Continued from Part 1.
Then, as we were nearing the summer, I was faced with a dilemma: either get an internship or work on my own projects. I had collected so many ideas during my school term (that I send to my evernote db with an #idea tag when inspiration strikes), that I really didn’t know which way to go. After some deliberation, I thought I’ll go down the projects path, and in order to prevent any regret from arising in the future, I was to take 2 intensive summer courses to move ahead in my cs minor. The day I was done with my last exam in May 2011, I started full steam on my personal projects. I had many things to ramp up on to bring my ideas to fruition.
My first idea was a framework aggregating all the book quotes I’ve been collecting from my readings since 2009. I wanted to create a way to allow me to remind myself of these memorable passages, and to share them with the world. But I had problem. I had never done serious web development before. I thus spent about two weeks ramping up on ROR by, among other things, completing the hands on tutorial in Agile Web Development with Rails (which walks you through the implementation of an online store) and tinkering with Ruby. Two weeks later, I was wiring my framework, and not too long after, the Wisbit app was born.
I look back fondly on this project even though it didn’t get the traction I was hoping it’d get. In fact, it is this very fact that makes me realize how great of a learning experience it was. Besides the technical knowledge gained, I learned that it is of utmost import to ascertain a market before building anything. Ironically, I had previously written a piece about the importance for an independent software developer to set their priorities right: Market->Marketing->Aesthetics->Functionality. If my goal was to indeed get traction, then I had committed the capital mistake of focusing on functionality before gauging the market. Nonetheless, I still use the Wisbit app today to refresh my memory as to the great content of certain books I’ve read.
I had forgotten to mention something. Even after the end of my “Intro to CS” course, I carried over my habit of making videos to my summer readings. I would read a chapter in a book about something neat in CS (mainly challenges), and I would make a video about it. Then at some point in the summer, in the midst of my courses and learning endeavours, I decided to “capitalize” on the work I had already done (by that time I had a number of videos covering many topics in CS). I was going to build an app that would allow people to follow their progress in completing the CS videos. But I wasn’t going to make my earlier mistake. My plans were to ensure that there were at least two or three dozen people interested in the idea before I move on to implementation. So I setup a landing page explaining my idea (helping myself to a themeforest template), and put it up on Hacker News to get their feedback (which I find to be the most supportive, yet bluntly sincere feedback one could get).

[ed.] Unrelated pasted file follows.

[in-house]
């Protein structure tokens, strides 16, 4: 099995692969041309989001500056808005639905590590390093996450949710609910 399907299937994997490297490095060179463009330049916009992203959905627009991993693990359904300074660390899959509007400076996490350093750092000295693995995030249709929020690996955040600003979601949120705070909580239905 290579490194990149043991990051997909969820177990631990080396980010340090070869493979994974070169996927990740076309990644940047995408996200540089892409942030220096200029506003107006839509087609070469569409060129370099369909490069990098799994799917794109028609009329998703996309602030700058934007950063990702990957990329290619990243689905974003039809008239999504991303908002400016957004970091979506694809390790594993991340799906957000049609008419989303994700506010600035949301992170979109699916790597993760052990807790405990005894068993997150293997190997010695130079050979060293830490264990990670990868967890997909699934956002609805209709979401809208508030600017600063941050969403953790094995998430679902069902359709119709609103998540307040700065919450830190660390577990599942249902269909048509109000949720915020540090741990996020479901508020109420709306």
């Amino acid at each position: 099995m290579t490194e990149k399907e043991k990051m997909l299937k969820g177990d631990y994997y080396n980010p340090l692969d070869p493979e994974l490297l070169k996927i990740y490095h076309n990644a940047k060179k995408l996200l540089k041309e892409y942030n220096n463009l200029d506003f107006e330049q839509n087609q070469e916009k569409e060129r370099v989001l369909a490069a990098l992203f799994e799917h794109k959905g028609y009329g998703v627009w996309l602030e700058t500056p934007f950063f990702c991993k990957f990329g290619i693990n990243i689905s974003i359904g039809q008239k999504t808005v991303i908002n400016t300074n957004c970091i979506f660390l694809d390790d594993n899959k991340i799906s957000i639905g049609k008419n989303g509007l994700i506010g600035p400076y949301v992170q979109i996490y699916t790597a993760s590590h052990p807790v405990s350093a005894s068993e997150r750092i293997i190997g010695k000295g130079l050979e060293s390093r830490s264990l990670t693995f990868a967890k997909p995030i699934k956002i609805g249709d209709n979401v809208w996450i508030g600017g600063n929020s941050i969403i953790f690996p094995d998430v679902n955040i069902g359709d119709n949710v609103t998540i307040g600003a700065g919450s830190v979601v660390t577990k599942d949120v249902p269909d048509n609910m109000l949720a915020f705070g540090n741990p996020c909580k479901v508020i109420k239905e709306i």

The response was phenomenal. Little did I know that I had tapped into a market that has been hungering for a long time. Despite having nothing to show for my videos on the page (except for the keeners who took the time to dig further to uncover my work), people readily subscribed, tweeted and liked. It seemed clear to me then that the online field of education (especially in relation to topics that touch on programming) is one with great potential today. In fact, just recently, we heard of Codecademy’s recent foray into that market, and how viral they went, racking up 200k users in 72 hours (really looking forward to more of their lessons, especially advanced ones). The niche I was targeting was slightly different (computer science as opposed to sheer programming), but it still got me more interest than I had ever anticipated.
Now that I had confirmed that there was indeed a demand for the idea, I got to work and built hackercs.com as my first Django app. I already knew Python, so I quickly got to reading Django documentation (which, incidently, seems scarcer than ROR’s but I’ll leave that to another post) and worked on my app in parallel. I adopted a simple strategy to face that project which appeared to be more daunting than it really was: write down all the specs I’d like to eventually have, order them by priority, start with the basics, get something out, and then add features/fix bugs at my own pace.
I spent about 3 weeks designing and writing it up, and it’s been live for about a month already. I realize I have much to learn before my videos can reach the quality of the Khan Academy, and I’m always looking for suggestions for improvement (app-wise and video-wise). But my passion to make those videos has never abated along the way, and I really encourage anyone who feels they have something to offer in that field to get involved. There are countless opportunities arising, and if you feel that none of them suits your inclinations, it appears to be quite easy to establish yourself in that market (if an EE student can do it, I think many others can).
Right now, I’m winding down and getting ready for my upcoming and final school term at McGill (and applying to jobs along the way). I’m hoping to take two more CS courses to wrap up my minor, and that’ll be more fodder for videos on Hacker CS (expect more advanced videos on data structures, algorithms and more).
Your input (of all kind) has been extremely valuable to me, and I feel that I owe much of my inspiration to the great community at Hacker News (had it not been for their encouragements with my first post, this wouldn’t have panned out). I realize I’m still a novice in this field, but I hope that my passion will carry me to greater heights with Hacker CS. If there’s anything to take away from this, then it is that the time well spent searching for your calling and its intersection with the needs of people is really worth the investment.